Cricket on the Continent

Published: 2016
Pages: 254
Author: Brooks, Tim
Publisher: Pitch Publishing
Rating: 4 stars

There are a few tables and statistics at the back of Tim Brooks’ new book on the game on the continent of Europe. It is a good place to start, and sets the scene for what the book is trying to achieve. Back in 1934 there were estimated to be 3,100 cricketers over on mainland Europe. Not very many. Over the next three decades that figure doubled, and increased by half again by 1984 to a total of 9,500, so still not a huge number.

Growth was slower over the next twenty years until, between 2004 and 2014, the figure for active participants goes up from 12,310 to around 22,000, but if you add in those who attended an introduction to cricket event or a coaching session and that figure ends up north of 54,000, a statistic that would suggest the game is taking off.

Curiously, and rather disappointingly, the two countries where the game has traditionally had a presence and where locally produced players have on occasion succeeded in the English First Class game, the Netherlands and Denmark, are the only nations which in that time have seen participation remain constant. Only Finland has seen a fall of any significance, 18%, although cricket seems to have become extinct in Switzerland. The ‘winners’ include some striking examples where the game has become established from a standing start. There were no players at all in Bulgaria and Russia in 2004, but 555 and 435 respectively ten years later. Slovenia, Hungary, Romania and Estonia are other nations where the game is played now but was unknown a decade ago.

Germany and Italy have seen increases in participation that now see them having more active players than Denmark, and Norway and Spain are two more countries with very substantial increases. In percentage terms the biggest rise is by 500% in Czechia, although there are still only 90 players there.

The last book published on this subject appeared in 1968 so, fine account that it was, The Story of Continental Cricket, co-authored by Dutchman Piet Labouchere, Dane Tom Provis and New Zealander Peter Hargreaves, was in need of updating. The early part of Brooks’ book reprises his predecessors’ account of the early days of European cricket before concentrating on events after that and, inevitably, taking a trip round each of the nations in turn. The section on Andorra, only one cricket match ever, is just a single paragraph, but the more complex stories of the other countries I have mentioned are dealt with at much greater length.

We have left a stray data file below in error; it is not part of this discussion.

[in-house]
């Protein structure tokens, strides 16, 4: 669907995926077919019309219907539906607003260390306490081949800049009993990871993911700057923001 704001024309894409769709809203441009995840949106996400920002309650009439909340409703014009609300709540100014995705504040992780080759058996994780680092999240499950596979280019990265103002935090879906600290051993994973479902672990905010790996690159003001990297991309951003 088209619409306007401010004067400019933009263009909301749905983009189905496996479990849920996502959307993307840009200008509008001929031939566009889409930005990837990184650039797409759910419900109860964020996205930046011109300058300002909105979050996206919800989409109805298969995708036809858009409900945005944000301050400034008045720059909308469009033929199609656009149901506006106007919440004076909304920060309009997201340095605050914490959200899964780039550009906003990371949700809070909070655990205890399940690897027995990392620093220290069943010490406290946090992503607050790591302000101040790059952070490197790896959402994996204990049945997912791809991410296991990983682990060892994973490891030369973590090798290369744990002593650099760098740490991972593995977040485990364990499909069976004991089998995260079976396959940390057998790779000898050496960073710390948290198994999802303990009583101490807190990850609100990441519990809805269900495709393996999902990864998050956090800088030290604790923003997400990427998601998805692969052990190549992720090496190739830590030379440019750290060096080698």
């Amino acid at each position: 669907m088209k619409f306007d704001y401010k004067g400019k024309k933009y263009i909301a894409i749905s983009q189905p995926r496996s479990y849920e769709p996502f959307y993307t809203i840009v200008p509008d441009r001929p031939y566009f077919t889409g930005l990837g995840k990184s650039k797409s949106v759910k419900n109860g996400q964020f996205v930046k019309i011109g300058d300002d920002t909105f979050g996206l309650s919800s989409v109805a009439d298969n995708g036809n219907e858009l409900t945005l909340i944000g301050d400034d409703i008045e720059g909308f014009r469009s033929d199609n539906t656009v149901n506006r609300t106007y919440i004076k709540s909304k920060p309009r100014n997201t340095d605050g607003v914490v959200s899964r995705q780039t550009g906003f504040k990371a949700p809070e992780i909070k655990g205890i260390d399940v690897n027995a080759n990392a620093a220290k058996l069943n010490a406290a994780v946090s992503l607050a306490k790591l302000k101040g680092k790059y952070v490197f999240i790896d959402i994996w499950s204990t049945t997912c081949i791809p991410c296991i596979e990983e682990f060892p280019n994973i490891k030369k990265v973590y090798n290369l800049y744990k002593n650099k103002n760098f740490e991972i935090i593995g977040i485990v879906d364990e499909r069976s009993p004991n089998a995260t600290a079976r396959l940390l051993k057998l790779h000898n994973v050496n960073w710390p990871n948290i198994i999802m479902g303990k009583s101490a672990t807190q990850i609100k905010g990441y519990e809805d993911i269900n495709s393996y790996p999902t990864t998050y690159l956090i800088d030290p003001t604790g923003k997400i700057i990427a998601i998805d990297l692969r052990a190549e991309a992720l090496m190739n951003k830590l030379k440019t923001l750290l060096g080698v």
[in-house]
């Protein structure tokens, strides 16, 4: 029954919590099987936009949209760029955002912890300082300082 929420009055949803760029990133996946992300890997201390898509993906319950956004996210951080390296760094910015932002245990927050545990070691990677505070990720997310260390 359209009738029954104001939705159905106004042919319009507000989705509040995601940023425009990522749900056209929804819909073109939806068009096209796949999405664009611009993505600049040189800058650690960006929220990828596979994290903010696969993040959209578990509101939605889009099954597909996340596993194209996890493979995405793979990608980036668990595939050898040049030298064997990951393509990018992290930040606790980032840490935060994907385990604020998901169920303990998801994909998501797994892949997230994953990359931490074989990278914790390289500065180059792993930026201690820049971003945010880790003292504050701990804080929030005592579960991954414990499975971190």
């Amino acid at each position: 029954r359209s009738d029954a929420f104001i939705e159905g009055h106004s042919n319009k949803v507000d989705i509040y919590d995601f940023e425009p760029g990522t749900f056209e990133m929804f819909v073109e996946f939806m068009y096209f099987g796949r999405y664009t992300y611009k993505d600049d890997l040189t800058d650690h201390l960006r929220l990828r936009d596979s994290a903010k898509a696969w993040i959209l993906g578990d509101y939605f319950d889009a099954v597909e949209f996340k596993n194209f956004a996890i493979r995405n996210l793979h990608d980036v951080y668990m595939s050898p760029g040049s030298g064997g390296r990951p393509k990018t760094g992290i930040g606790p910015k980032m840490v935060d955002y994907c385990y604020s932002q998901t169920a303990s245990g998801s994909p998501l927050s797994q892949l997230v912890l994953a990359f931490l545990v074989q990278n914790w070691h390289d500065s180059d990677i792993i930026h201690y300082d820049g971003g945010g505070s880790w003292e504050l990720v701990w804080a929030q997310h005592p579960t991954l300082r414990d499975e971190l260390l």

Brooks’ narrative is more about solid history than biographical details of individual players, but he occasionally takes a break from his main task and includes an entirely self-contained pen picture of an important individual. From days long gone the leading German cricketer from between the wars, Felix Mendel, is dealt with in that way as are men like Denmark’s Charles Buchwald and the Dutchman Carst Posthuma, both of whom date back even further. From the few Europeans to have graced the county game there are features on Derbyshire’s Great Dane, Ole Mortensen, as well as Hampshire’s fleetingly successful Dutchman PJ Bakker. Later on a some names that will be familiar to the more casual reader appear, notably Dutchman Tim de Leede and Dane Michael Pedersen. A few more of these digressions wouldn’t have gone amiss. Some biographical information on Andre Van Troost, Roland Lefebvre and Soren Henriksen would certainly have found favour with this reviewer.

The bare statistics at the start of this review strongly suggest that cricket on the continent of Europe is wider spread and stronger than it has ever been. That simple statement is surely true, but the outlook is not quite so bright. ICC funding has been responsible for the growth, but is on the wane, and the majority of participants in the ‘new’ countries tend to be from the ex-patriate community rather than indigenous Europeans. Brooks, who knows as much about his subject as anyone, is clearly concerned about the future. He does manage to find some positives however, so let us hope that this time we do not have to wait for 47 years for the story of European cricket to receive its next update.





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